There’s nothing more frustrating than a device dying on you because it’s out of juice. Kids will find this particularly annoying if they are halfway through a game, too. Be sure to check how long a device’s battery life lasts. Research carried out by Consumer Reports found that most kids' tablets have between 7-9 hours of battery after a single charge, however, some models only have around 4 hours. But also note that the more complex the app, the more it will drain the battery. So for older kids, it’s worth getting a tablet with ample battery life.

How heavy is it?

Most parents take their tablets on-the-go, so it’s important to think about how much additional weight you want to transport. If you’re already lugging around a pram, nappy bags or a backpack full of provisions for the day, do you really want a heavy tablet adding to the load? Some kids’ tablets are incredibly lightweight – but these usually come with a more expensive price tag.

woman and child looking at tablets

(Credit: Getty)

Think about who will use the tablet - and how

If you have multiple children who are planning on using the tablet, it's worth looking into a tablet that has numerous profiles. That way, they can keep their own apps and games separate. However, if sharing a tablet is likely to cause sibling rivalry, getting one for each child could be a more hassle-free option.

If children are sharing a device, it's also important to think about their own individual needs and if a tablet can accommodate them both. For example, an older child might want to watch video content and browse the internet, while a younger child might only need easy-to-use apps.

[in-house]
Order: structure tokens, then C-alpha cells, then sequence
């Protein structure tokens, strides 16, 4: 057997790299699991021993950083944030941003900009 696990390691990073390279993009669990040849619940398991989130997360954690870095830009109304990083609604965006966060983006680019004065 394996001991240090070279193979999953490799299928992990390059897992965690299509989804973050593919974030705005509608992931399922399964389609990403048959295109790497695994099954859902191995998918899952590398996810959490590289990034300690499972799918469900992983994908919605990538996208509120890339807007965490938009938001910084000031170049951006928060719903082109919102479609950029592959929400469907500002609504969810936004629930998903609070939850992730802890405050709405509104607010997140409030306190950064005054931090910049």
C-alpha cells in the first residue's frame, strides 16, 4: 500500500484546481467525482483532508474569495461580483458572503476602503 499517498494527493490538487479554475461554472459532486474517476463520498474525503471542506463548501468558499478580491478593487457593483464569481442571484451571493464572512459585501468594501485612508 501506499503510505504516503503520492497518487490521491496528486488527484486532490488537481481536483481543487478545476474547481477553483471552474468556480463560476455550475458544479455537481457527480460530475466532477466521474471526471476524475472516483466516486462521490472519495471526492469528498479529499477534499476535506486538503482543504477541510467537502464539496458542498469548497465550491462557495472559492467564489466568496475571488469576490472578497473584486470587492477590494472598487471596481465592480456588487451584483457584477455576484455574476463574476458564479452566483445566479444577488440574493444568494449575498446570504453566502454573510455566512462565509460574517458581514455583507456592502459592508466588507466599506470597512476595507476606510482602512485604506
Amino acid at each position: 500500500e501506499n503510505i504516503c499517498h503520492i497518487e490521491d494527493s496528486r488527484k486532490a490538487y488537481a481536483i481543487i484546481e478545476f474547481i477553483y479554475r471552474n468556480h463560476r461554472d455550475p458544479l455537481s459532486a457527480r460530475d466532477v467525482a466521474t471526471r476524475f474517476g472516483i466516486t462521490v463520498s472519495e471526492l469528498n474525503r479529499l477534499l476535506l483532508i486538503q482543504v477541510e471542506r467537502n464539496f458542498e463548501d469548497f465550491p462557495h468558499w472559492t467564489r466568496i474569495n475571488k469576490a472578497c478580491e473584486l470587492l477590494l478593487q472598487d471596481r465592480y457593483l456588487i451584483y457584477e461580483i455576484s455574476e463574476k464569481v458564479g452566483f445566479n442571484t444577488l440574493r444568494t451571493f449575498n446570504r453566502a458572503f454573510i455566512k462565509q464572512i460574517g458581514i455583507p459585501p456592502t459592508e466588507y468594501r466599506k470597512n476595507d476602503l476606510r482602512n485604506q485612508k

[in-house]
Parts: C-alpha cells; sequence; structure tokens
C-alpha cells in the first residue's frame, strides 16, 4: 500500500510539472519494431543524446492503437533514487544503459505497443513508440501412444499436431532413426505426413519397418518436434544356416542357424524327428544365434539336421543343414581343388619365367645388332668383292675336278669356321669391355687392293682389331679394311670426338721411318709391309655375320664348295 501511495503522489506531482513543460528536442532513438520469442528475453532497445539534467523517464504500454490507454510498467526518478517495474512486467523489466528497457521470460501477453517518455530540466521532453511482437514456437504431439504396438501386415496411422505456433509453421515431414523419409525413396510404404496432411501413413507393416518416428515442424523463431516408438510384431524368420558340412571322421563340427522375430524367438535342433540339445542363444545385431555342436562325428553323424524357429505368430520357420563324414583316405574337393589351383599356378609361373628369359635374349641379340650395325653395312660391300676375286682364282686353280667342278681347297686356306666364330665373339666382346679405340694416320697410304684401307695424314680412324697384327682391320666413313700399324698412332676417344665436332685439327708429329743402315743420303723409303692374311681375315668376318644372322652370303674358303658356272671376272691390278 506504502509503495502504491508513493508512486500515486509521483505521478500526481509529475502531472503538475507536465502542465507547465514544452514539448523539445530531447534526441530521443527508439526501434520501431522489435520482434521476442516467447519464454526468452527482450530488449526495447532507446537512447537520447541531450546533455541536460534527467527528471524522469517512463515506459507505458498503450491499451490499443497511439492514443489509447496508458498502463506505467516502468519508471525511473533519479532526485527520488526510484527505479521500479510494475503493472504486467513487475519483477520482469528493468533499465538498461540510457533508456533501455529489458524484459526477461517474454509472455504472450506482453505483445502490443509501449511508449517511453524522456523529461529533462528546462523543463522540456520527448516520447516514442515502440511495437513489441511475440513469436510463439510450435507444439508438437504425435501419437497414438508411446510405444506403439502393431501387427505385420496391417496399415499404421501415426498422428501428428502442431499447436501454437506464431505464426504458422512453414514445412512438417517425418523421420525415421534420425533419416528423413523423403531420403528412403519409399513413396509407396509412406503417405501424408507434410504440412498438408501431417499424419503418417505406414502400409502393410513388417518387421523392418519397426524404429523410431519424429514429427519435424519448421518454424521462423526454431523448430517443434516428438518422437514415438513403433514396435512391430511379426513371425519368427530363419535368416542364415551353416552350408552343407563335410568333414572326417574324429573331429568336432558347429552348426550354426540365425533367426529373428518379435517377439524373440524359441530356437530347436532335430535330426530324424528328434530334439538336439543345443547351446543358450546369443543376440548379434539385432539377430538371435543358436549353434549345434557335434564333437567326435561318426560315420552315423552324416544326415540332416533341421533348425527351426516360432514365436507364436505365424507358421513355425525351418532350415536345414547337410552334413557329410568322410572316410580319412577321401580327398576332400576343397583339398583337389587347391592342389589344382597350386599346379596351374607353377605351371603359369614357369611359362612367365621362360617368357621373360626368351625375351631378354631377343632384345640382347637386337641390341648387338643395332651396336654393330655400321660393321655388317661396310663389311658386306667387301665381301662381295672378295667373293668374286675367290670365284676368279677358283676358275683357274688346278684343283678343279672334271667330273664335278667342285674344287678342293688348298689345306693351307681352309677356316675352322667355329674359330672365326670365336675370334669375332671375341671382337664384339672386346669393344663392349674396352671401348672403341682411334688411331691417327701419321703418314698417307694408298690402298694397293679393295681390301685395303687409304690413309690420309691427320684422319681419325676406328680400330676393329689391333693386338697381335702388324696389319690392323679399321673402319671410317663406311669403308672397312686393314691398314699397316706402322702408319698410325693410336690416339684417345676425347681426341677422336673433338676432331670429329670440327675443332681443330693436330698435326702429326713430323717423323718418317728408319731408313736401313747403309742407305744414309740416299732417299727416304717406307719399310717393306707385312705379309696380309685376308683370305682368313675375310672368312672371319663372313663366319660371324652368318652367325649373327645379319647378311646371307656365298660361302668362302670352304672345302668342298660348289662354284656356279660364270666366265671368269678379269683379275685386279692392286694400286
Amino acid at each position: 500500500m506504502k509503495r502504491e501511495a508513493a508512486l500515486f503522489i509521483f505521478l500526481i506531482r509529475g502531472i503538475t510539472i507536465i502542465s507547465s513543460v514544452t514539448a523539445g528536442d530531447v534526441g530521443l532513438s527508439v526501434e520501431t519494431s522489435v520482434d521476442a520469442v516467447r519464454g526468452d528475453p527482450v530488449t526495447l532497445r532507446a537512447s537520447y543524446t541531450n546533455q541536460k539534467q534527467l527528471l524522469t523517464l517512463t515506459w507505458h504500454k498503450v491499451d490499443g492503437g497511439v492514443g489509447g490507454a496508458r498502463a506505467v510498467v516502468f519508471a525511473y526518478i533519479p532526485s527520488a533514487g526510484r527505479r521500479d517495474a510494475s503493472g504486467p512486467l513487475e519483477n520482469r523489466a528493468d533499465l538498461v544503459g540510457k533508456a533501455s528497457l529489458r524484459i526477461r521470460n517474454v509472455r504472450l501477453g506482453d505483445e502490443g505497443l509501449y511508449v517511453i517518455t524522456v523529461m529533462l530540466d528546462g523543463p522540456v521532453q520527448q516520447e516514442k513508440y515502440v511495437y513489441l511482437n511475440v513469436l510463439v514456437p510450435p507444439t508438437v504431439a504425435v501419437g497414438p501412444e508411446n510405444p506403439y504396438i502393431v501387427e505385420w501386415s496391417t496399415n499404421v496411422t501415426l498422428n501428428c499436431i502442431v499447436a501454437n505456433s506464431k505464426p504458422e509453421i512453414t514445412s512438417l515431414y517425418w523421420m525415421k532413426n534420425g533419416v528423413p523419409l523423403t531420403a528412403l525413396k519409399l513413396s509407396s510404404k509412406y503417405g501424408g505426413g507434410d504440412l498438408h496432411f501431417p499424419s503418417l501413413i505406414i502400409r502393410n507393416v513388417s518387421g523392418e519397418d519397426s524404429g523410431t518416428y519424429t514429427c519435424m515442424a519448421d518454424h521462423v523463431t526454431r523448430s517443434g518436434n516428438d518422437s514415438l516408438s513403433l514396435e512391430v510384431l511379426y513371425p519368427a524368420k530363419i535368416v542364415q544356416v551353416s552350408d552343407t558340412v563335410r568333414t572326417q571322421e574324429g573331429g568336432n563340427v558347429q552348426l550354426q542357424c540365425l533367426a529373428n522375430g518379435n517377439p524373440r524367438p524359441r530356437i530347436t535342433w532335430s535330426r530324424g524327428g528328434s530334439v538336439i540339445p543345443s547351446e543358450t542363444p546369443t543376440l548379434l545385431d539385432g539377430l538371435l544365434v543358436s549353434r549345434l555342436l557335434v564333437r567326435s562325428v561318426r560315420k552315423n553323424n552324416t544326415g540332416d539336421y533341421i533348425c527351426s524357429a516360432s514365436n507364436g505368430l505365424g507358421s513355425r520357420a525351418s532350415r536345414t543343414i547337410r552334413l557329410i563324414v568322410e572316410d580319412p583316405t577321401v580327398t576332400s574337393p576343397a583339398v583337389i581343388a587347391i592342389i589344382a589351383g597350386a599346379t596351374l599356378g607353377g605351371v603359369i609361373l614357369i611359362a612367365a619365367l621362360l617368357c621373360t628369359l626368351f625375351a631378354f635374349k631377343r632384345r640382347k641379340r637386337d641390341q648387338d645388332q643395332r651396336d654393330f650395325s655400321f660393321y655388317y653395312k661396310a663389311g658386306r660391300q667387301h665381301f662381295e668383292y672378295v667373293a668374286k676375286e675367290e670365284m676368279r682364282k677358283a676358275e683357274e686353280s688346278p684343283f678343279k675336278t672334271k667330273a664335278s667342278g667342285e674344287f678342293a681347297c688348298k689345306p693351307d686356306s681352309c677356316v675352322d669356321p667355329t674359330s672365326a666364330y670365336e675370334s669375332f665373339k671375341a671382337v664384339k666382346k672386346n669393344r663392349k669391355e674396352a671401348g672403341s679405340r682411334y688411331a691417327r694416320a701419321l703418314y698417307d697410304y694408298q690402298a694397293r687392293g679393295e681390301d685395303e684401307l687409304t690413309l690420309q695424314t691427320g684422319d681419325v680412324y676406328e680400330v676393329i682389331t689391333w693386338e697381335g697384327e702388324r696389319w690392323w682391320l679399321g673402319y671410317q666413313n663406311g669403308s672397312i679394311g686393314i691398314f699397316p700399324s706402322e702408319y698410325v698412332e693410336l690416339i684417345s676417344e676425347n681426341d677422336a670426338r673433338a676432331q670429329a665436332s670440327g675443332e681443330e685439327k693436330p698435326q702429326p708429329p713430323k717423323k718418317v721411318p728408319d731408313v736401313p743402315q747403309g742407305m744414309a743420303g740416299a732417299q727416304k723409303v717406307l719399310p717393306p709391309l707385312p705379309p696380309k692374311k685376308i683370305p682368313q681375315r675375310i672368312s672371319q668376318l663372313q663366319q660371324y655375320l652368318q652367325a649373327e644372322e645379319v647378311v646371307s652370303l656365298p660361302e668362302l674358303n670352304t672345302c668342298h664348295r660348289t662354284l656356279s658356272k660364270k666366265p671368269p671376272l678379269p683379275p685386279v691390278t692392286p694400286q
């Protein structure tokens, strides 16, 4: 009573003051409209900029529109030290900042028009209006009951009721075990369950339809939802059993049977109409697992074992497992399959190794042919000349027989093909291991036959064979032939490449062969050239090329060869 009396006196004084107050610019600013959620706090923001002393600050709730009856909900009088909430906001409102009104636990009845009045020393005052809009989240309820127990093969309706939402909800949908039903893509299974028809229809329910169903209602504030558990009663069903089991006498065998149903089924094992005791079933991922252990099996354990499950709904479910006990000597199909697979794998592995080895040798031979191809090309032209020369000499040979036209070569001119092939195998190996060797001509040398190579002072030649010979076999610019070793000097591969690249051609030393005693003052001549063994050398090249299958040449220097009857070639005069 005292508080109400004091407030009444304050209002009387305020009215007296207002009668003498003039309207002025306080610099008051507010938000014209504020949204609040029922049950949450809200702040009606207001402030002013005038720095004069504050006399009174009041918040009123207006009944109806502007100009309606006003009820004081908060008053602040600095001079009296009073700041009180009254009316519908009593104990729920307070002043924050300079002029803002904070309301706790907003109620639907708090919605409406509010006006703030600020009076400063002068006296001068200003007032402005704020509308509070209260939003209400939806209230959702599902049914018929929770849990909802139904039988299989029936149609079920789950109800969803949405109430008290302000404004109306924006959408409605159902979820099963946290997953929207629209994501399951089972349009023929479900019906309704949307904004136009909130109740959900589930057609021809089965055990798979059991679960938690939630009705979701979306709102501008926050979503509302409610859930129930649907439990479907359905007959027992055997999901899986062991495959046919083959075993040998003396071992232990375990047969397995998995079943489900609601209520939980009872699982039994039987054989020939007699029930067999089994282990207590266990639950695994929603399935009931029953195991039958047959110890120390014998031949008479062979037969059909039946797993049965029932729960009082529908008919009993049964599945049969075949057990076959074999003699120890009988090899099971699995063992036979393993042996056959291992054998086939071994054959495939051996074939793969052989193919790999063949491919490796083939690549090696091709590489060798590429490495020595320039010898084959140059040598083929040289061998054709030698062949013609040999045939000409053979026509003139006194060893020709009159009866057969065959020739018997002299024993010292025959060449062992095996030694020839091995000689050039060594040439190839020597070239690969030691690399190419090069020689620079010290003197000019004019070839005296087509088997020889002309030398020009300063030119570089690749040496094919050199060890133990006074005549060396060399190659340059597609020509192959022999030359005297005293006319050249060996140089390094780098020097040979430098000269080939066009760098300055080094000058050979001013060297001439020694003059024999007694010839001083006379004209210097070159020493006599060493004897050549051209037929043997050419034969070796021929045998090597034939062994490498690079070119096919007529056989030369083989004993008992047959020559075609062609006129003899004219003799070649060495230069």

Think, too, about whether you’re purchasing the tablet to be used for homework and educational purposes or just for fun. Most tablets can handle both scenarios equally well, but it’s a good idea to set a child’s expectations about what the device is primarily to be used for.

Educate yourself (and your child) about internet safety and apps

Tech Consultant Damien O’Shea says: 'Screen time gets a bad rep which, in my opinion, is slightly unfair. Whether you like it or not, the world is digital, and the phenomenon is only set to grow. Pretty much all job roles will require some knowledge of the digital realm, so screen time is somewhat vital for your child.  Of course, educating your child on the dangers of the internet it vital.' 

O'Shea continues: 'Always ensure that you can access the device through the passcode. Those lengthy terms and conditions that you usually scroll to the bottom of and tick 'accept' mindlessly when downloading an app – you are going to have to start reading them. Children’s apps are fabulous, but you would not drop them off at a play date or at school without asking any questions first – the same logic should be applied to the use of apps. It is vital that the teaching of how data is used is ingrained in children's minds as young as possible.'